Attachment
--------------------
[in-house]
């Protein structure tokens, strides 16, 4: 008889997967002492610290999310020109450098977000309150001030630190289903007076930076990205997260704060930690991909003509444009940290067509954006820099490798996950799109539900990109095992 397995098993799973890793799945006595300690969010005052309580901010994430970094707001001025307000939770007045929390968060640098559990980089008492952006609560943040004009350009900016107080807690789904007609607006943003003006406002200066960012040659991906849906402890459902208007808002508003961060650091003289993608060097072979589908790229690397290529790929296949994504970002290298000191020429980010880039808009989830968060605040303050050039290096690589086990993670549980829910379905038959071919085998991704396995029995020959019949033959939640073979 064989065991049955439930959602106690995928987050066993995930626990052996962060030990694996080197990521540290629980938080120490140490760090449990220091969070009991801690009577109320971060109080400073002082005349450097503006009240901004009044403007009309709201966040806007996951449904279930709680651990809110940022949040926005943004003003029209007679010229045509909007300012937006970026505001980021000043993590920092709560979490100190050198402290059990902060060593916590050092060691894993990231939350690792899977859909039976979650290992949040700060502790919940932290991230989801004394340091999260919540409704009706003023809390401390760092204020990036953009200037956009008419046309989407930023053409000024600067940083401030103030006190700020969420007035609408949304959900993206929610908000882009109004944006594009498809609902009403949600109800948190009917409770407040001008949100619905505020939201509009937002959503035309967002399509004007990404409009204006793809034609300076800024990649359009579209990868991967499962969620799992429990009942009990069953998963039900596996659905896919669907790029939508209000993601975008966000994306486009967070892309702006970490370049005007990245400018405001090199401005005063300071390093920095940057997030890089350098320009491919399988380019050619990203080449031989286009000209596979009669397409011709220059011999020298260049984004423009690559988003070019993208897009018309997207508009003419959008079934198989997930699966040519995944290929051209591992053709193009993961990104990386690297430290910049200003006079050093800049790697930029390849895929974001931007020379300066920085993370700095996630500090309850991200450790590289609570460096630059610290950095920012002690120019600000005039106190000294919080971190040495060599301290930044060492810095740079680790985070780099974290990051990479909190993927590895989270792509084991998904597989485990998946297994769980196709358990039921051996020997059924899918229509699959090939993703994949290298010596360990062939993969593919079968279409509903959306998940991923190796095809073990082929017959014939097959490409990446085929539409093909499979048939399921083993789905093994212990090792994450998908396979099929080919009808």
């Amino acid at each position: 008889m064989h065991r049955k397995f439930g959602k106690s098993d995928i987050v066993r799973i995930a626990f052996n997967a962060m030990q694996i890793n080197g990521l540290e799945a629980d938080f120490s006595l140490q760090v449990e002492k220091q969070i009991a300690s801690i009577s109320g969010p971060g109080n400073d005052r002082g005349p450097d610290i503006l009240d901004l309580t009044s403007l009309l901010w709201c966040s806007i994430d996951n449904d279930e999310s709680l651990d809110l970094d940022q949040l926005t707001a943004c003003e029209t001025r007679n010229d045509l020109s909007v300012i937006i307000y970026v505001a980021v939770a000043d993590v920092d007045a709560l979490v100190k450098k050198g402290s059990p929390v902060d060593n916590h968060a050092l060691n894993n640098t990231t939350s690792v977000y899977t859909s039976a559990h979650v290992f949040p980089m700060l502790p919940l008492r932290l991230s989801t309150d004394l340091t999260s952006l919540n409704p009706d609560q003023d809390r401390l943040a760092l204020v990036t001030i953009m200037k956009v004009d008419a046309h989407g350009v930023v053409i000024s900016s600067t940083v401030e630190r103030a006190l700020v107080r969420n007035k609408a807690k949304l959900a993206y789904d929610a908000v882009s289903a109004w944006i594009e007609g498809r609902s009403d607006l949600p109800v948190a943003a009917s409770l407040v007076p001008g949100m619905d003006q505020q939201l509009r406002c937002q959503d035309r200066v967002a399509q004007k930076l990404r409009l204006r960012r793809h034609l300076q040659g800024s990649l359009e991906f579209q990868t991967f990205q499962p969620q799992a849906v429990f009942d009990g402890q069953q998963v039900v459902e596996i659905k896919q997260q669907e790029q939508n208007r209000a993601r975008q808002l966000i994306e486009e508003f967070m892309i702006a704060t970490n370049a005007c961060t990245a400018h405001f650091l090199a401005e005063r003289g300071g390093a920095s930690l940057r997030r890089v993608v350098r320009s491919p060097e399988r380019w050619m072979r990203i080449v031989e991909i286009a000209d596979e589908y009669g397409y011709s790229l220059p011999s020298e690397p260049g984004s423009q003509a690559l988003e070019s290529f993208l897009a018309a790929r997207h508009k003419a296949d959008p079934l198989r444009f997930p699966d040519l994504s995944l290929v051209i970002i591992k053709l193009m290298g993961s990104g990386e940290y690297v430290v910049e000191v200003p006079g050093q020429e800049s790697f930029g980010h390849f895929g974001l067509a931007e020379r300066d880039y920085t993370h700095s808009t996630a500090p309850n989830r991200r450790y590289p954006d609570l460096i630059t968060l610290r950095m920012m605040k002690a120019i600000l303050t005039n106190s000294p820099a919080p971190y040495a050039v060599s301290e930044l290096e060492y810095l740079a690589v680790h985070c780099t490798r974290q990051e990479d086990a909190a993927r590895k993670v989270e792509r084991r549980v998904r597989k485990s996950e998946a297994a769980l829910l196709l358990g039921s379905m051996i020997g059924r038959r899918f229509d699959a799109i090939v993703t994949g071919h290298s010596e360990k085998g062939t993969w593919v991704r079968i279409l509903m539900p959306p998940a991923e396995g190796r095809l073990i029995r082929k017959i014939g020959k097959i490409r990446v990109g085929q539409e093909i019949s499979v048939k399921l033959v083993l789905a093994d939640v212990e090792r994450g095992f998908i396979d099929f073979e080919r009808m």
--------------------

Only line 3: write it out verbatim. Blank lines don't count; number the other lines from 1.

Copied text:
């Amino acid at each position: 008889m064989h065991r049955k397995f439930g959602k106690s098993d995928i987050v066993r799973i995930a626990f052996n997967a962060m030990q694996i890793n080197g990521l540290e799945a629980d938080f120490s006595l140490q760090v449990e002492k220091q969070i009991a300690s801690i009577s109320g969010p971060g109080n400073d005052r002082g005349p450097d610290i503006l009240d901004l309580t009044s403007l009309l901010w709201c966040s806007i994430d996951n449904d279930e999310s709680l651990d809110l970094d940022q949040l926005t707001a943004c003003e029209t001025r007679n010229d045509l020109s909007v300012i937006i307000y970026v505001a980021v939770a000043d993590v920092d007045a709560l979490v100190k450098k050198g402290s059990p929390v902060d060593n916590h968060a050092l060691n894993n640098t990231t939350s690792v977000y899977t859909s039976a559990h979650v290992f949040p980089m700060l502790p919940l008492r932290l991230s989801t309150d004394l340091t999260s952006l919540n409704p009706d609560q003023d809390r401390l943040a760092l204020v990036t001030i953009m200037k956009v004009d008419a046309h989407g350009v930023v053409i000024s900016s600067t940083v401030e630190r103030a006190l700020v107080r969420n007035k609408a807690k949304l959900a993206y789904d929610a908000v882009s289903a109004w944006i594009e007609g498809r609902s009403d607006l949600p109800v948190a943003a009917s409770l407040v007076p001008g949100m619905d003006q505020q939201l509009r406002c937002q959503d035309r200066v967002a399509q004007k930076l990404r409009l204006r960012r793809h034609l300076q040659g800024s990649l359009e991906f579209q990868t991967f990205q499962p969620q799992a849906v429990f009942d009990g402890q069953q998963v039900v459902e596996i659905k896919q997260q669907e790029q939508n208007r209000a993601r975008q808002l966000i994306e486009e508003f967070m892309i702006a704060t970490n370049a005007c961060t990245a400018h405001f650091l090199a401005e005063r003289g300071g390093a920095s930690l940057r997030r890089v993608v350098r320009s491919p060097e399988r380019w050619m072979r990203i080449v031989e991909i286009a000209d596979e589908y009669g397409y011709s790229l220059p011999s020298e690397p260049g984004s423009q003509a690559l988003e070019s290529f993208l897009a018309a790929r997207h508009k003419a296949d959008p079934l198989r444009f997930p699966d040519l994504s995944l290929v051209i970002i591992k053709l193009m290298g993961s990104g990386e940290y690297v430290v910049e000191v200003p006079g050093q020429e800049s790697f930029g980010h390849f895929g974001l067509a931007e020379r300066d880039y920085t993370h700095s808009t996630a500090p309850n989830r991200r450790y590289p954006d609570l460096i630059t968060l610290r950095m920012m605040k002690a120019i600000l303050t005039n106190s000294p820099a919080p971190y040495a050039v060599s301290e930044l290096e060492y810095l740079a690589v680790h985070c780099t490798r974290q990051e990479d086990a909190a993927r590895k993670v989270e792509r084991r549980v998904r597989k485990s996950e998946a297994a769980l829910l196709l358990g039921s379905m051996i020997g059924r038959r899918f229509d699959a799109i090939v993703t994949g071919h290298s010596e360990k085998g062939t993969w593919v991704r079968i279409l509903m539900p959306p998940a991923e396995g190796r095809l073990i029995r082929k017959i014939g020959k097959i490409r990446v990109g085929q539409e093909i019949s499979v048939k399921l033959v083993l789905a093994d939640v212990e090792r994450g095992f998908i396979d099929f073979e080919r009808m």